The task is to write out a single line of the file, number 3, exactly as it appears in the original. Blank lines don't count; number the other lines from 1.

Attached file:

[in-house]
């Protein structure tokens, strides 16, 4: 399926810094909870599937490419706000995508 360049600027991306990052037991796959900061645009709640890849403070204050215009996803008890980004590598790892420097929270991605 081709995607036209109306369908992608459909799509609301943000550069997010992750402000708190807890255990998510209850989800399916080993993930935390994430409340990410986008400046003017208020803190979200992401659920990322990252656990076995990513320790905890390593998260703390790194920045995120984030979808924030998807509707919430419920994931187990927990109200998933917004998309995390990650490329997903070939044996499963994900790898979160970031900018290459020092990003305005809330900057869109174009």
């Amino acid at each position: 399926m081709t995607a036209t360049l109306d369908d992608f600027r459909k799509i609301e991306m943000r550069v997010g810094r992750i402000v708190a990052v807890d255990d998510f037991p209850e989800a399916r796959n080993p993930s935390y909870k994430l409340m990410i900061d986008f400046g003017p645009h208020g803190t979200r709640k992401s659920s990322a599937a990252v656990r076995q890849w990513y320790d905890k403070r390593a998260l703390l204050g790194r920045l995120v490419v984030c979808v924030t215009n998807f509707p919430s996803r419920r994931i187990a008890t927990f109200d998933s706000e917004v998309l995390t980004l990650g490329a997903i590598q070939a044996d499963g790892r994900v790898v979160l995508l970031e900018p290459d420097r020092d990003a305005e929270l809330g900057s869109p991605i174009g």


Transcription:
């Amino acid at each position: 399926m081709t995607a036209t360049l109306d369908d992608f600027r459909k799509i609301e991306m943000r550069v997010g810094r992750i402000v708190a990052v807890d255990d998510f037991p209850e989800a399916r796959n080993p993930s935390y909870k994430l409340m990410i900061d986008f400046g003017p645009h208020g803190t979200r709640k992401s659920s990322a599937a990252v656990r076995q890849w990513y320790d905890k403070r390593a998260l703390l204050g790194r920045l995120v490419v984030c979808v924030t215009n998807f509707p919430s996803r419920r994931i187990a008890t927990f109200d998933s706000e917004v998309l995390t980004l990650g490329a997903i590598q070939a044996d499963g790892r994900v790898v979160l995508l970031e900018p290459d420097r020092d990003a305005e929270l809330g900057s869109p991605i174009g």